European economies are directly exposed to any disruption of Russian fuel flow. That’s why foreign developed markets are lagging the S&P 500 by 3 percentage points this year . . . and why the euro has slumped to parity with the dollar.
That’s a disaster for their importers. They’re importing energy. Every joule they bring in costs them more.
They need to keep the lights on. They will. And then exchange rates will start working on the side of their exporters.
Europe is luxury. It’s the equivalent of Silicon Valley there. Yes, Airbus SE (EADSY) is a world-class company at roughly $95 billion in market capitalization. But Hermes International (HESAY) is significantly bigger. Scarves evidently beat jets in the French market.
And then L’Oreal (LRLCY) weighs in at roughly double Hermes . . . while LVMH Moet Hennessy Vuitton SE (LVMUY) is easily as big as both of its rivals put together.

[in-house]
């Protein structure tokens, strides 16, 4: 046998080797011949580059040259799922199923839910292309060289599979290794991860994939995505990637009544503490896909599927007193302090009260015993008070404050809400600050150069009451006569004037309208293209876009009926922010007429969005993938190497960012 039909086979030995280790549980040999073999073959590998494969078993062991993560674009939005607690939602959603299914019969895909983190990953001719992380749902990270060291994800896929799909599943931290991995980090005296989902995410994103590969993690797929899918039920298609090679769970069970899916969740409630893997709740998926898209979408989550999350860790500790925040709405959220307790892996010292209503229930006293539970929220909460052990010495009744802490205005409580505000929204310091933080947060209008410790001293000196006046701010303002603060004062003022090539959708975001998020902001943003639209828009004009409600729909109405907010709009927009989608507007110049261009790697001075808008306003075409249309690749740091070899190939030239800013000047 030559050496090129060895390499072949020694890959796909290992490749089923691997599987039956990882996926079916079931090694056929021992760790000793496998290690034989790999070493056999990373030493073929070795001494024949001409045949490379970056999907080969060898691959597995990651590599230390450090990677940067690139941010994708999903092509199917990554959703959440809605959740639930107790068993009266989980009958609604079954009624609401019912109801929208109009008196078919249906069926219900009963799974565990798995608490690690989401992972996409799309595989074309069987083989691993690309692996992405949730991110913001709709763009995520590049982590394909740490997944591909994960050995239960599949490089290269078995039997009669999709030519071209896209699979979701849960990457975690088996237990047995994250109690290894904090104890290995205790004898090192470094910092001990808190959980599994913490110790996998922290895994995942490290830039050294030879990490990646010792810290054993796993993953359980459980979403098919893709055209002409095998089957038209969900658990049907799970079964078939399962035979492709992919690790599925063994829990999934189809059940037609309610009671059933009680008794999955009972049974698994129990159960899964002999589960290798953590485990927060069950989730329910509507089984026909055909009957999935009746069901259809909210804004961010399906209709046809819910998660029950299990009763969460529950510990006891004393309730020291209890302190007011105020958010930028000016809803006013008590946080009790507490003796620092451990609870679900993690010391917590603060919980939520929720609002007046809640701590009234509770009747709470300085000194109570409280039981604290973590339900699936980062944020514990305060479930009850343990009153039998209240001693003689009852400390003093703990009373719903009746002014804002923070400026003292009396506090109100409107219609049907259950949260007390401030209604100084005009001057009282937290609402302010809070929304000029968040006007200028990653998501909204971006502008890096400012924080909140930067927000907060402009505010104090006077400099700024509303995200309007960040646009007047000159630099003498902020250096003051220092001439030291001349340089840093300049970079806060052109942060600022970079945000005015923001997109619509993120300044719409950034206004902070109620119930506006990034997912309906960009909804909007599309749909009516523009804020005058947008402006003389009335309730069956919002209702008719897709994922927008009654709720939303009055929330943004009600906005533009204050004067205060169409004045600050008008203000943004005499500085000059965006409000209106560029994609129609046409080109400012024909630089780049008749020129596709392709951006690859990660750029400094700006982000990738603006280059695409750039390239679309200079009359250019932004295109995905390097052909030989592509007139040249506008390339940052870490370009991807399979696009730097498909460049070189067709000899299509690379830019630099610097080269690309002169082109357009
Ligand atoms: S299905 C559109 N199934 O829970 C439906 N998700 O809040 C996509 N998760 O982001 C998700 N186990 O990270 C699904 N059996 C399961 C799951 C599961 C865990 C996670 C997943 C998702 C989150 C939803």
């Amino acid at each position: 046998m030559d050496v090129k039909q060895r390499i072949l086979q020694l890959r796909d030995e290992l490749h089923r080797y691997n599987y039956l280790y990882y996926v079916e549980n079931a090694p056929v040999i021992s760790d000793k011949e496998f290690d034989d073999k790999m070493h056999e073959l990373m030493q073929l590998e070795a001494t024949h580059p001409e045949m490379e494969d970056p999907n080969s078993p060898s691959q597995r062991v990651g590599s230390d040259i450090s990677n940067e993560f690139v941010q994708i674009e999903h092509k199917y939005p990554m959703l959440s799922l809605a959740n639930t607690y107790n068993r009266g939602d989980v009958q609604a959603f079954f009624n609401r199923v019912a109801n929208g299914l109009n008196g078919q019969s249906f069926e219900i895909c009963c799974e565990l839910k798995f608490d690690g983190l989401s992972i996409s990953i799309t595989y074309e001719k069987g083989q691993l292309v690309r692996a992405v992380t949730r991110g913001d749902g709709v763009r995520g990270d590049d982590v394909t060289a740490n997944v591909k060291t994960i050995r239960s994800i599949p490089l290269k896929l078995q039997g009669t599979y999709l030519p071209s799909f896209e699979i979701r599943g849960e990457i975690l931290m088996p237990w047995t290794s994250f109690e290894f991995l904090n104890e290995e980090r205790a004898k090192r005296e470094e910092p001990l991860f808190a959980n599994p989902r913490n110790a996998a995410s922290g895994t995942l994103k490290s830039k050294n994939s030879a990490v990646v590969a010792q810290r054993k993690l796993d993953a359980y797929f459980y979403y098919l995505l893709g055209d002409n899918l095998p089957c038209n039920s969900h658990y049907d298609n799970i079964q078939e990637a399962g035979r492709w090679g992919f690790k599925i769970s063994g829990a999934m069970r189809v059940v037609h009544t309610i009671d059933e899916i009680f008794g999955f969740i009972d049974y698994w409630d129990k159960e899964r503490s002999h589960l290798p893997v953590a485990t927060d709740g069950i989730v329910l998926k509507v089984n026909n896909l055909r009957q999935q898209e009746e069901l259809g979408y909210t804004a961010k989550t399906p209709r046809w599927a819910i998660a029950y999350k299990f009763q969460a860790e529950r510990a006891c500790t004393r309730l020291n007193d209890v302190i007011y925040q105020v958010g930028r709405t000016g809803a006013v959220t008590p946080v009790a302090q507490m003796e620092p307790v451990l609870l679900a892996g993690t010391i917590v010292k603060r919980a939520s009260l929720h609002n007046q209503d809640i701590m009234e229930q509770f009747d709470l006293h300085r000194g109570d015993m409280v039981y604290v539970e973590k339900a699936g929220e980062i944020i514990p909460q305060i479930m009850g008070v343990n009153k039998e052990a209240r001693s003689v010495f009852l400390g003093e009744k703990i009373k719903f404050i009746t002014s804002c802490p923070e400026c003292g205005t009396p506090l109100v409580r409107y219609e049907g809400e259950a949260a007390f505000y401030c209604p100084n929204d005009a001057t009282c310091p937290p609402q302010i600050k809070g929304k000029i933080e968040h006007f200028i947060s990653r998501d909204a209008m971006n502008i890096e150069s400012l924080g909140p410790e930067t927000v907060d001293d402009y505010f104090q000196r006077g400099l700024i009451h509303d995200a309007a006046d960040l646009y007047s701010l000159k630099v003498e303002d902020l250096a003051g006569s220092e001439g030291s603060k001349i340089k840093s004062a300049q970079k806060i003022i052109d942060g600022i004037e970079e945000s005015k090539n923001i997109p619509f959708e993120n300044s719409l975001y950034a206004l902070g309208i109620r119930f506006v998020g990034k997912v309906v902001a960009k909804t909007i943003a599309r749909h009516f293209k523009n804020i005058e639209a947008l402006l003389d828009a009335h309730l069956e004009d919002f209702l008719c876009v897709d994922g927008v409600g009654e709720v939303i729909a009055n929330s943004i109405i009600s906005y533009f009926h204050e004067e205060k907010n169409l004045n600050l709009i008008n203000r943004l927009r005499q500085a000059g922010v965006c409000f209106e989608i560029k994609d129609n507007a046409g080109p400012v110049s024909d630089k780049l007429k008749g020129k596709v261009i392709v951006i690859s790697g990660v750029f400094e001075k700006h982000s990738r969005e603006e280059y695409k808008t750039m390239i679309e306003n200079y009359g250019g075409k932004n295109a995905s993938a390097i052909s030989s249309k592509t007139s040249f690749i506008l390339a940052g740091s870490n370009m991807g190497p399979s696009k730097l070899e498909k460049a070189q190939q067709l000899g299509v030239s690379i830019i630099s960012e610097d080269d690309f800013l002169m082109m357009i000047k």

While German companies tend to aim a little lower in the Russian market, a trade embargo hurts Adidas AG (ADDYY) and Puma SE (PUMSY), Porsche Automobile Holding SE (POAHY) and Mercedes Benz Group (DMLRY).
Meanwhile, Germany relied more than most on Russian gas to keep the lights on in its factories. Berlin is working overtime to line up new supplies, but it’s going to cost them.
These are big economies. Their vulnerabilities will fester across borders while corporate leadership pivots away from lost Russian customers.
Western Europe accounts for over 60% of global portfolios like the MSCI EAFE ETF (EFA), even though you’re also getting exposure to developed Asian economies and Australia. The biggest holding of EFA is Nestle SA (NSRGY), which says it all, really.
If it gets cold for European consumer stocks in the next few months, EFA is going to have a hard time being anything but dead money. Don’t consider this a safe haven.
There are great companies in Europe . . . but you can buy them on their own, and might not need to do it immediately. Think Big Pharma like Sanofi SA (SNY).
Think Big Oil. Yes, there are oil stocks in Europe. TotalEnergies SE (TTE) has been hit hard by the general Euro backlash, but will rebound faster when the French realize they need energy independence.
Eni SpA (E) is also worth buying on dips. Are these stocks we tend to associate with Europe? Maybe we should start associating the future of Europe with these stocks.